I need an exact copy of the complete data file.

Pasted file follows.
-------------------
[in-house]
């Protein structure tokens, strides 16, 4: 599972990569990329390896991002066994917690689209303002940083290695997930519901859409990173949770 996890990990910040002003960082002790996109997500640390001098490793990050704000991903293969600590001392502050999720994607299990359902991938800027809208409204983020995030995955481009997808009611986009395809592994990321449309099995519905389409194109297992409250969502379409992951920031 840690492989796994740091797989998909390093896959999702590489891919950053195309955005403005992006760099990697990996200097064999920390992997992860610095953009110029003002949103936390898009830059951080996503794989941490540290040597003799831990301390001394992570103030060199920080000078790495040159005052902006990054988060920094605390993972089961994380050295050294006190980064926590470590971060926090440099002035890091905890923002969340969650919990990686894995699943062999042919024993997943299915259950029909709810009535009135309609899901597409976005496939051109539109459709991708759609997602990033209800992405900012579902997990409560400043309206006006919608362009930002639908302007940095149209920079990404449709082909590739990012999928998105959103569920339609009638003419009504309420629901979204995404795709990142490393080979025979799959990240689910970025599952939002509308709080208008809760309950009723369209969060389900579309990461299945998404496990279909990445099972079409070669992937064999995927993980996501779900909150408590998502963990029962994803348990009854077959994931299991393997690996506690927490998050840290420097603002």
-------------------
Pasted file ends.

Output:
[in-house]
């Protein structure tokens, strides 16, 4: 599972990569990329390896991002066994917690689209303002940083290695997930519901859409990173949770 996890990990910040002003960082002790996109997500640390001098490793990050704000991903293969600590001392502050999720994607299990359902991938800027809208409204983020995030995955481009997808009611986009395809592994990321449309099995519905389409194109297992409250969502379409992951920031 840690492989796994740091797989998909390093896959999702590489891919950053195309955005403005992006760099990697990996200097064999920390992997992860610095953009110029003002949103936390898009830059951080996503794989941490540290040597003799831990301390001394992570103030060199920080000078790495040159005052902006990054988060920094605390993972089961994380050295050294006190980064926590470590971060926090440099002035890091905890923002969340969650919990990686894995699943062999042919024993997943299915259950029909709810009535009135309609899901597409976005496939051109539109459709991708759609997602990033209800992405900012579902997990409560400043309206006006919608362009930002639908302007940095149209920079990404449709082909590739990012999928998105959103569920339609009638003419009504309420629901979204995404795709990142490393080979025979799959990240689910970025599952939002509308709080208008809760309950009723369209969060389900579309990461299945998404496990279909990445099972079409070669992937064999995927993980996501779900909150408590998502963990029962994803348990009854077959994931299991393997690996506690927490998050840290420097603002």